Well I’ve eventually got the site up and running on a new server. After configuring a newer machine with a LAMP installation on a Debian8 OS at the end of last year, I tried to export the old database and import it on the new site. Unfortunately without much success. The old site was not structured that well (I learned a lot since it started 😊) and needed a lot of correction to get it to work well, so I decided to build it again from scratch (lots of copy/paste). The last few days have also been a bit stressful as after going live I had some problems with the Apache web server crashing. Traced it to some PHP errors inherited from the old site, god knows how that ever worked as it did. Anyway, still a little fine tuning to do but hopefully it should perform a little better than on the old machine.
I was invited by a mate of mine, Kos from London, to show the car on their E30 Club stand. On the day there were a couple of unexpected extra guests so Kos and I put the Sharks in the Show’n’Shine Arena.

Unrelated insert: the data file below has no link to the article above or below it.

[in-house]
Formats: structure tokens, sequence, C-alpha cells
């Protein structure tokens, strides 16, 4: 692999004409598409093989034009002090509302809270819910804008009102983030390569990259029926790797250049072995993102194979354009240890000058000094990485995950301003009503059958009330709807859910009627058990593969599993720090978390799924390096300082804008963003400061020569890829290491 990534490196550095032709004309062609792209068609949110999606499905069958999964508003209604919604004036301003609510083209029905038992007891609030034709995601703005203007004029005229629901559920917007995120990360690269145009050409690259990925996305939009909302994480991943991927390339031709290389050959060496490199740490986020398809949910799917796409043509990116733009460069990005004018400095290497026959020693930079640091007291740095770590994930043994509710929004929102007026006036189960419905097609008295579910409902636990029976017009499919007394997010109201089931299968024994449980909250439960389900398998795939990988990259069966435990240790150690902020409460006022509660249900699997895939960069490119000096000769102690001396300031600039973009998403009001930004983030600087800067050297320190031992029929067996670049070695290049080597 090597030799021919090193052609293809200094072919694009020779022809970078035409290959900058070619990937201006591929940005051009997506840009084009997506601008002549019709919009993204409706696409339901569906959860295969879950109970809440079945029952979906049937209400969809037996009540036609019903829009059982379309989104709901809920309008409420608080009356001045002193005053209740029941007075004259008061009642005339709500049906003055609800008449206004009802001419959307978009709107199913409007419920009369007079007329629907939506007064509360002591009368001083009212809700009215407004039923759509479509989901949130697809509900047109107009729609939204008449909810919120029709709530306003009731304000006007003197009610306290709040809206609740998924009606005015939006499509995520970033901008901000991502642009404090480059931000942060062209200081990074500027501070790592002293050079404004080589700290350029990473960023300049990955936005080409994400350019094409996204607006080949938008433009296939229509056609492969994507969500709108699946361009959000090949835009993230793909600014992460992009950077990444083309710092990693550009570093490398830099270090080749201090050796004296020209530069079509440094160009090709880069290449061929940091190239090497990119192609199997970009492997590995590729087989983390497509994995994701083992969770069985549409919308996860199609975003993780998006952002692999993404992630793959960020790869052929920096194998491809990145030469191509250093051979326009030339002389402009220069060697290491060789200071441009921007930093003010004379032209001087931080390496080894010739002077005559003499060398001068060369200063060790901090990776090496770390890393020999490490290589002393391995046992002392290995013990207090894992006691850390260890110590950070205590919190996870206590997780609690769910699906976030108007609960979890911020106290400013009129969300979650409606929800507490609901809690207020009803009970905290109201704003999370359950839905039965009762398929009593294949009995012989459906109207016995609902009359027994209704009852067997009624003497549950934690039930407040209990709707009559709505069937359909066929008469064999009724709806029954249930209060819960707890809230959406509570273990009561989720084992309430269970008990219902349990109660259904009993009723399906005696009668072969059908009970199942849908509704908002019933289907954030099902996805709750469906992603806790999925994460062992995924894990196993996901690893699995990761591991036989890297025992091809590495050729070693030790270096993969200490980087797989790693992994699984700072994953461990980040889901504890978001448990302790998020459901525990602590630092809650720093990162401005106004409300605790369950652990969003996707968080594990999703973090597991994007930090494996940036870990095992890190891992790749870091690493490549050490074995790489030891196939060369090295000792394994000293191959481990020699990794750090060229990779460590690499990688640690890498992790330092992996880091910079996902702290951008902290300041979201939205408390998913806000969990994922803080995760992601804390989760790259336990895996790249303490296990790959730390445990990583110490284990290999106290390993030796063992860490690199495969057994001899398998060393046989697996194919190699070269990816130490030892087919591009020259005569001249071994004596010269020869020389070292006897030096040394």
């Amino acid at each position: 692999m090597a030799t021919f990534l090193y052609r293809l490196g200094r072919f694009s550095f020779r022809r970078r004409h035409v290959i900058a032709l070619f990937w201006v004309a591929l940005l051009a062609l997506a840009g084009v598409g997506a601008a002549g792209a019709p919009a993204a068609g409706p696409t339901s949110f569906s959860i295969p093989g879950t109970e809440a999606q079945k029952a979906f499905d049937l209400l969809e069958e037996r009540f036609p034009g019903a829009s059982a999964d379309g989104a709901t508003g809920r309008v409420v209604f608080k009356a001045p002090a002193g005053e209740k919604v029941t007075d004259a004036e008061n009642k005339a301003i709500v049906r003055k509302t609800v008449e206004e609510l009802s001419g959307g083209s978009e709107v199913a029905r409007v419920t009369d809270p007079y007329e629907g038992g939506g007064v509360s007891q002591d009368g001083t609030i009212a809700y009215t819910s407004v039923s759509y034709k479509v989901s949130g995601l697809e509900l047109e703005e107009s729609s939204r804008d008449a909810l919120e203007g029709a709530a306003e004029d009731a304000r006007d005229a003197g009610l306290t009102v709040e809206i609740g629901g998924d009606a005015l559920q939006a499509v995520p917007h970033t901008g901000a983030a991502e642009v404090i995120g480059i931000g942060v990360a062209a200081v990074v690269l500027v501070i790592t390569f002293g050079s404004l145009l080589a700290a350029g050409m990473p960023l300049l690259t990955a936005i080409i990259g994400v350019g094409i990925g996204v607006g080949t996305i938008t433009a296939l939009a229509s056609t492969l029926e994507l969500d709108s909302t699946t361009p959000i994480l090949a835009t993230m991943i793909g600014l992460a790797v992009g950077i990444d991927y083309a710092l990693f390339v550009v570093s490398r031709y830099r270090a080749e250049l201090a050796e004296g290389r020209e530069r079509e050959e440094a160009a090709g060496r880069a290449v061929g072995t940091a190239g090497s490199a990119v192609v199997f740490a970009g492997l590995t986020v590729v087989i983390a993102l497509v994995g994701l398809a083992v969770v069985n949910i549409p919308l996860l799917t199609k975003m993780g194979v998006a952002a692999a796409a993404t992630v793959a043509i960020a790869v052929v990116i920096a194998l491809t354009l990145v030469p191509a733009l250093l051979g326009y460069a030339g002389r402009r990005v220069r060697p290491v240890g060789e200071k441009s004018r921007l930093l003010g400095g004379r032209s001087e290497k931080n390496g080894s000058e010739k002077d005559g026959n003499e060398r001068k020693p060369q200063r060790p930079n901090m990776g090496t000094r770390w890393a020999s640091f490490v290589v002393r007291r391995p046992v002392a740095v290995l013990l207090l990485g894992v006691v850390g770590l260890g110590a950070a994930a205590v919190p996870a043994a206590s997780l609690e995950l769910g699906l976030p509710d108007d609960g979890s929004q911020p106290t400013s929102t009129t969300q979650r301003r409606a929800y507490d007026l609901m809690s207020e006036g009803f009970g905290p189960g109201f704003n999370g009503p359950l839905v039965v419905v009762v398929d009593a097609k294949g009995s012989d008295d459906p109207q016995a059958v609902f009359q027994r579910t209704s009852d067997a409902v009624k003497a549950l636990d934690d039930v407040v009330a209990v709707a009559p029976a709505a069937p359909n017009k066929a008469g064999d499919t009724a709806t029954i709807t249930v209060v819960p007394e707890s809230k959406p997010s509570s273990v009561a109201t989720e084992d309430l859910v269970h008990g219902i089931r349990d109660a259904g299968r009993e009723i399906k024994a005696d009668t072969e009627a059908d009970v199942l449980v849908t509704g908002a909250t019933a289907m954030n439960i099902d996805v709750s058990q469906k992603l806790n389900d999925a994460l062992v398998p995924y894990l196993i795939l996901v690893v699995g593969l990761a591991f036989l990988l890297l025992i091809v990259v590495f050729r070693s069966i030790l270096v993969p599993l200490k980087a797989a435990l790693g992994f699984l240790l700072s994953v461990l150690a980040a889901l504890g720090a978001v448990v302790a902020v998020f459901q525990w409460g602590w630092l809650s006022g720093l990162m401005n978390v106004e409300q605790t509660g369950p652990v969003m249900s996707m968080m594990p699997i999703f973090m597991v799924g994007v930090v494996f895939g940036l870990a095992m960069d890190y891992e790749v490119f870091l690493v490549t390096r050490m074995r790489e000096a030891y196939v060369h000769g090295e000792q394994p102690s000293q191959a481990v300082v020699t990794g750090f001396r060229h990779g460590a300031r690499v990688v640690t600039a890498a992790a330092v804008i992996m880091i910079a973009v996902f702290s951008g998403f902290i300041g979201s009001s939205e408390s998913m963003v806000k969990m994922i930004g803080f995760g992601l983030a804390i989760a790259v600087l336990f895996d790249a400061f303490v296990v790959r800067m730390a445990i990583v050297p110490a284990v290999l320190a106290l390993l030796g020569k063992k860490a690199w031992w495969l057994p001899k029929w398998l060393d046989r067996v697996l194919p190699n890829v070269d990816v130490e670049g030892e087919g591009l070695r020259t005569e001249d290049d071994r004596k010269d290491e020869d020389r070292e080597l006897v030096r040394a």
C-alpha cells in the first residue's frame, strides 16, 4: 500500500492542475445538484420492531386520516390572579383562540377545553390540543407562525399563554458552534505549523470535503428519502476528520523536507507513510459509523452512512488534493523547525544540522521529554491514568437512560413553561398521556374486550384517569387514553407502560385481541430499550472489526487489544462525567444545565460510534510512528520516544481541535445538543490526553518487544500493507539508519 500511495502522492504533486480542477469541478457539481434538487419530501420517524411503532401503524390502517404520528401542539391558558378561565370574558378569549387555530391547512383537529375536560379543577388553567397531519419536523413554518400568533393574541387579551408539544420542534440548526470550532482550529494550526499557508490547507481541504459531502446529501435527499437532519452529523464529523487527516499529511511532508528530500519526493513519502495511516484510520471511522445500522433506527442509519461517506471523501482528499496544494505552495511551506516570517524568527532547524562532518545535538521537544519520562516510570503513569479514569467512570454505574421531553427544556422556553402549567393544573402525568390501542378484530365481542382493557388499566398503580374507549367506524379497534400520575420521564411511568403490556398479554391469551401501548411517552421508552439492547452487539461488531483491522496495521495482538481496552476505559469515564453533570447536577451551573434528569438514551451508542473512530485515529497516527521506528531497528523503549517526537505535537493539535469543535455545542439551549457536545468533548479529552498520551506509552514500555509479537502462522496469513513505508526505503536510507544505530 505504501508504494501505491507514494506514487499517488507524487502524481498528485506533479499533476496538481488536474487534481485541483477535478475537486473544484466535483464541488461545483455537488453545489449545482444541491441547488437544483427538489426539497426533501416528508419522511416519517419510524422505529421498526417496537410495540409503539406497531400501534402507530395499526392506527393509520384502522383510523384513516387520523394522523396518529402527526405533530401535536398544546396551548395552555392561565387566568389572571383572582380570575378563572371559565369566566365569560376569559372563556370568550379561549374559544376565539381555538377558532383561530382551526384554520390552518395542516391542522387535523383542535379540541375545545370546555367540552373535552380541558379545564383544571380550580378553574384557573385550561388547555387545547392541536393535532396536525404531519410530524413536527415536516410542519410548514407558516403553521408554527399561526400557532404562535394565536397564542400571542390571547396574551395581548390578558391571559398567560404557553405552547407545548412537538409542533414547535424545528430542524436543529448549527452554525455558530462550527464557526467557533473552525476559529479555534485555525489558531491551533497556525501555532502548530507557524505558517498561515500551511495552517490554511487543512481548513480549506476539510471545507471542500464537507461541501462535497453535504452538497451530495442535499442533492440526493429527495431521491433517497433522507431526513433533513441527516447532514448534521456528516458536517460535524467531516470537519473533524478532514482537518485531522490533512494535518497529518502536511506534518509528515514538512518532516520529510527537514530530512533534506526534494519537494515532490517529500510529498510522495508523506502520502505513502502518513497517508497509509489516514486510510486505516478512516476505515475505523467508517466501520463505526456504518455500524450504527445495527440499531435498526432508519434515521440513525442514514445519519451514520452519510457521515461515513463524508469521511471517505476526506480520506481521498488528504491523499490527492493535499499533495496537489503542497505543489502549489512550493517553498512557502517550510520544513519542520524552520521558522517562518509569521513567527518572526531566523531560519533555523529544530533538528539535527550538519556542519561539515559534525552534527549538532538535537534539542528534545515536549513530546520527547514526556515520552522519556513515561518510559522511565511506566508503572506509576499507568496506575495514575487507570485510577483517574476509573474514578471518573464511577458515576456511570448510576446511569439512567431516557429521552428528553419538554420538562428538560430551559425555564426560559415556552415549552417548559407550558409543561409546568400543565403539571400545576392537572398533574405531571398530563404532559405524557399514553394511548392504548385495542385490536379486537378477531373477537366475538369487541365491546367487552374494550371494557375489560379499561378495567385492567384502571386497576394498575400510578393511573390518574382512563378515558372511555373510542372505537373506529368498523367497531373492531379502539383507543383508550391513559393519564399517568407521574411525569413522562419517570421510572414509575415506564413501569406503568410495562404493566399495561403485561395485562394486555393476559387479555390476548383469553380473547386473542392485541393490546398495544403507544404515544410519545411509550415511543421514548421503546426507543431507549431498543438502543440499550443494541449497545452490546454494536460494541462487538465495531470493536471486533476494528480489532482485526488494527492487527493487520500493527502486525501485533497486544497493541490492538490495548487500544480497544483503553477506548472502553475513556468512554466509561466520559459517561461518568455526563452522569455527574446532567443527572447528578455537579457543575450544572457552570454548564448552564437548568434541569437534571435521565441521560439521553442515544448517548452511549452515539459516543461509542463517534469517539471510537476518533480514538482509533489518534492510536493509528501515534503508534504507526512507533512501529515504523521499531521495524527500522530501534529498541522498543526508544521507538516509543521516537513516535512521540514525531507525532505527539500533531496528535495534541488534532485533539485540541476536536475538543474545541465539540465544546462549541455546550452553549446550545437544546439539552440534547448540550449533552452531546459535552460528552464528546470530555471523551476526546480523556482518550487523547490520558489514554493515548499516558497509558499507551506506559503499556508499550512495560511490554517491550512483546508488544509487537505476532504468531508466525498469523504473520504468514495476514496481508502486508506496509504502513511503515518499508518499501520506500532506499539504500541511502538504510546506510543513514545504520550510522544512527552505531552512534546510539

Well not a lot to show for a day at the Pod – 10 pics. By the Show’n’Shine it was busy from the moment I opened the bonnet with punters interested in the classics. Eventually got round to looking around myself later in the day. The big E65 760 won the Best of Show apparently due to the level of detailing. Mine’s got a way to go to catch up with that, but then again I never built it specifically for Concours.
There are a couple of interesting E30’s here. The red one had an S85 V10 installed – now that’s tight! The black one has a twin turbo small block 5.7L Chevy – WTF!!!! Insane or what?
Saw some reactions from other Dutch owners on a couple of FB pages that they wanted to go with me next year. don’t know yet if that’s going to work as they’ve moved it to June so it might clash with Bimmerfest (Arnhem, NL) or my usual holiday dates.
There are more photo’s to be found on FB taken by Kos under his alter-ego C-Unit: Santa Pod 2015